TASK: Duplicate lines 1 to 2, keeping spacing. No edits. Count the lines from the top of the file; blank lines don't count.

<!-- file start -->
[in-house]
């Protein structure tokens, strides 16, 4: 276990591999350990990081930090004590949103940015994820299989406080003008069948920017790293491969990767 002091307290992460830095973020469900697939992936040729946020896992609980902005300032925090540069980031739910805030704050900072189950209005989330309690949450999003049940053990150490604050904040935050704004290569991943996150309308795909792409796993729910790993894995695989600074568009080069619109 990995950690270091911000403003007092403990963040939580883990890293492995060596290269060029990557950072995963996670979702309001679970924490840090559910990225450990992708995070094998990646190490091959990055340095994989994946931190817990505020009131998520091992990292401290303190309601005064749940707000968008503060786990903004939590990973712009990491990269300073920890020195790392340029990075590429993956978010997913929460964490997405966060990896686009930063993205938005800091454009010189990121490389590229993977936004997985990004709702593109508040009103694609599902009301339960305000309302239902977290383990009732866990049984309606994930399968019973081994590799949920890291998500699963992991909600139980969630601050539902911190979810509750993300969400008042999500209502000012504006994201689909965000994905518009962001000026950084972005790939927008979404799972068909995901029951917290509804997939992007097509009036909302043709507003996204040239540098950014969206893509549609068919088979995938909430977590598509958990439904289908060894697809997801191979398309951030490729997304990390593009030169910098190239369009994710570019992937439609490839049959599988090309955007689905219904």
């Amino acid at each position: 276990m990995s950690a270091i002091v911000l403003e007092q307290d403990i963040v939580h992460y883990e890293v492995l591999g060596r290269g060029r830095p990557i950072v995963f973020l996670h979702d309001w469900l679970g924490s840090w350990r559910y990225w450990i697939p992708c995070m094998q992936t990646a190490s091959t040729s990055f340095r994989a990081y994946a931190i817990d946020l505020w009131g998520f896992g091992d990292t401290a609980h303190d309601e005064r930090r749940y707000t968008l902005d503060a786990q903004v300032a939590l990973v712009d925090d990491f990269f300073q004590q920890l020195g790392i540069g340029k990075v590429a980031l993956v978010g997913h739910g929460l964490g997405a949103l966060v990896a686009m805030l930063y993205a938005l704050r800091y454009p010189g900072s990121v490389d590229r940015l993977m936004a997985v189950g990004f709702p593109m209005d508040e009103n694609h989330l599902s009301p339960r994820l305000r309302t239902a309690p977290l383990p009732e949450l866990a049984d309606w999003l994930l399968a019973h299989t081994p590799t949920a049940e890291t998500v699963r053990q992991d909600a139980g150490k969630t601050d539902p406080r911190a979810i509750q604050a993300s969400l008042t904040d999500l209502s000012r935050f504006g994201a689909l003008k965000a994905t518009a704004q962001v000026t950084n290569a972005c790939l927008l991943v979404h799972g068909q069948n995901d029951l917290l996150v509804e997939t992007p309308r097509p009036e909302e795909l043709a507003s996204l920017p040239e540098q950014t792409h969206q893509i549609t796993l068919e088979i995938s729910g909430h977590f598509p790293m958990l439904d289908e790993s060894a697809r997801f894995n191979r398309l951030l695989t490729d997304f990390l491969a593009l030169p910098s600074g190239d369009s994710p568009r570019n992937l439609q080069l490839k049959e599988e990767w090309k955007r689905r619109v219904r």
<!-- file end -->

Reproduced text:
[in-house]
């Protein structure tokens, strides 16, 4: 276990591999350990990081930090004590949103940015994820299989406080003008069948920017790293491969990767 002091307290992460830095973020469900697939992936040729946020896992609980902005300032925090540069980031739910805030704050900072189950209005989330309690949450999003049940053990150490604050904040935050704004290569991943996150309308795909792409796993729910790993894995695989600074568009080069619109 990995950690270091911000403003007092403990963040939580883990890293492995060596290269060029990557950072995963996670979702309001679970924490840090559910990225450990992708995070094998990646190490091959990055340095994989994946931190817990505020009131998520091992990292401290303190309601005064749940707000968008503060786990903004939590990973712009990491990269300073920890020195790392340029990075590429993956978010997913929460964490997405966060990896686009930063993205938005800091454009010189990121490389590229993977936004997985990004709702593109508040009103694609599902009301339960305000309302239902977290383990009732866990049984309606994930399968019973081994590799949920890291998500699963992991909600139980969630601050539902911190979810509750993300969400008042999500209502000012504006994201689909965000994905518009962001000026950084972005790939927008979404799972068909995901029951917290509804997939992007097509009036909302043709507003996204040239540098950014969206893509549609068919088979995938909430977590598509958990439904289908060894697809997801191979398309951030490729997304990390593009030169910098190239369009994710570019992937439609490839049959599988090309955007689905219904």